Moving is often an exciting time, particularly if you’re upgrading to your dream home. However, moves are often hard on kids who don’t understand the many reasons behind them. Children usually don’t want to leave the safety and comfort of the place they have been calling home for years.
Add in the fact that you will likely be rather stressed during the moving period yourself, and kids are certain to feel rather anxious and unsettled at the prospect of the change. Thankfully, though, by taking crucial steps before, during, and after a move, you’ll make the process easier on your children.
Involve Children in Some Decisions
It pays to involve children in the choice of your new family home. You probably won’t want to take them to every inspection, but you can talk about what kinds of elements each family member is looking for in a home (this will help to get kids excited about the possibilities). Then, if they’re old enough, take them to a final viewing of the home when you’re sure it’s “the one.”
Give Your Kids Some Control
Another way to get children happier to move is to give them some control, such as regarding how they will decorate their room in the new property. By talking with them about what cool new colour scheme they could choose for the space, and looking at new bedding, artwork, accessories, and the like, they’re likely to feel a sense of control. This feeling will in turn help to stave off anxiety.
Make a Memory Book Together
Before you leave your current house, help your kids to do something to remember the home. For example, you could make a memory book together. Buy a scrapbook and stick in photos of the family in the house during meaningful moments, plus mementos like feathers found in the yard, drawings made while living there, stories about favourite memories in the house, and more.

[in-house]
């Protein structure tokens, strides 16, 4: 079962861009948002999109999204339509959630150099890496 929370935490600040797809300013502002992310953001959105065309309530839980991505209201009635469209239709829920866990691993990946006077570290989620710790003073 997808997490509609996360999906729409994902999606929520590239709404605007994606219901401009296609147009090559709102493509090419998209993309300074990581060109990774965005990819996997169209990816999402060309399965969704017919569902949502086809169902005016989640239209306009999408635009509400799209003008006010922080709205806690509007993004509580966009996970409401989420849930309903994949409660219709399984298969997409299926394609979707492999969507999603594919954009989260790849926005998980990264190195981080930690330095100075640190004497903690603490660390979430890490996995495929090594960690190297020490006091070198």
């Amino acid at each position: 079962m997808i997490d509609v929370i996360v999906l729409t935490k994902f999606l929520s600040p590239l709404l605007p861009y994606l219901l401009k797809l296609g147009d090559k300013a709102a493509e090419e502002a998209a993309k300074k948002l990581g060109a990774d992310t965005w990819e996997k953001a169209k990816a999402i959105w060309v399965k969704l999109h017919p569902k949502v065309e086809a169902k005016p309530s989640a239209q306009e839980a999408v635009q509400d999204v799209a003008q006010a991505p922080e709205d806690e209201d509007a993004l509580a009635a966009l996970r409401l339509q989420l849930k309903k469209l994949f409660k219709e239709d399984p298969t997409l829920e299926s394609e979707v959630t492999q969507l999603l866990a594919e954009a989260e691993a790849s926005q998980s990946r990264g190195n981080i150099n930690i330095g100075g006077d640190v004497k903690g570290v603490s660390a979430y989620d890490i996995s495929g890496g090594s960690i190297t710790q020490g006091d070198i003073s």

Acknowledge and Discuss Feelings
It’s important, too, to acknowledge your child’s feelings. Don’t pressure them to feel happy or fine with having to face change. Instead, listen to what they have to say and show them that it’s okay to feel the emotions they do. Talk about ways to deal with their feelings in the most positive, productive way possible.
You might encourage your child to journal their thoughts, take deep breaths, move about to shake off worries, and even have a good cry for a while before moving forward. If kids are having an incredibly tough time though, you may also want to book them in for an appointment with a child psychologist or other mental health worker. Children’s books about moving, whether fiction or non-fiction, can also assist.
Avoid Making Other Big Changes at the Same Time
It’s not always possible, but wherever you can, try to avoid making other big changes in your child’s life when a move is imminent. It will vary according to your child’s age and development level, but you could leave changes such as toilet training, advancing from a crib to a bed, and changing furniture until after the move and after some transition time has passed.
Help Children Know What to Expect
Another tip is to help children know what to expect of the move. For example, if they’re young, they won’t understand what the word “moving” means, so explain it in clear and simple terms, perhaps with props such as toy trucks, dolls, and mini furniture to act it out.
When you start packing your child’s things, let them know they’re not in trouble, the toys and other belongings aren’t being thrown or given away, and that they will get access to them again once you’re in the new house.
If it’s possible to get access to the new property before the move, spend a little time there with your kids. You could take some of their possessions over each time so they start to see their new home coming to life. Also begin exploring the new area, scoping out things like nearby parks, cafes, and play centres.
Where practicable, introduce your children to the specific people who will be transporting everyone’s belongings to the new house. Trusted moving companies in Detroit, New York City, Seattle, and other spots will generally be happy to cater to this request. Alternatively, make the introductions on the morning of the move, and then send your children off on a fun activity or to school so they’re not around during the actual stressful moving period.
Moving is never going to be a breeze, but by following the steps listed above, you can lessen the worry your children feel about the change, and make them more able to transition smoothly.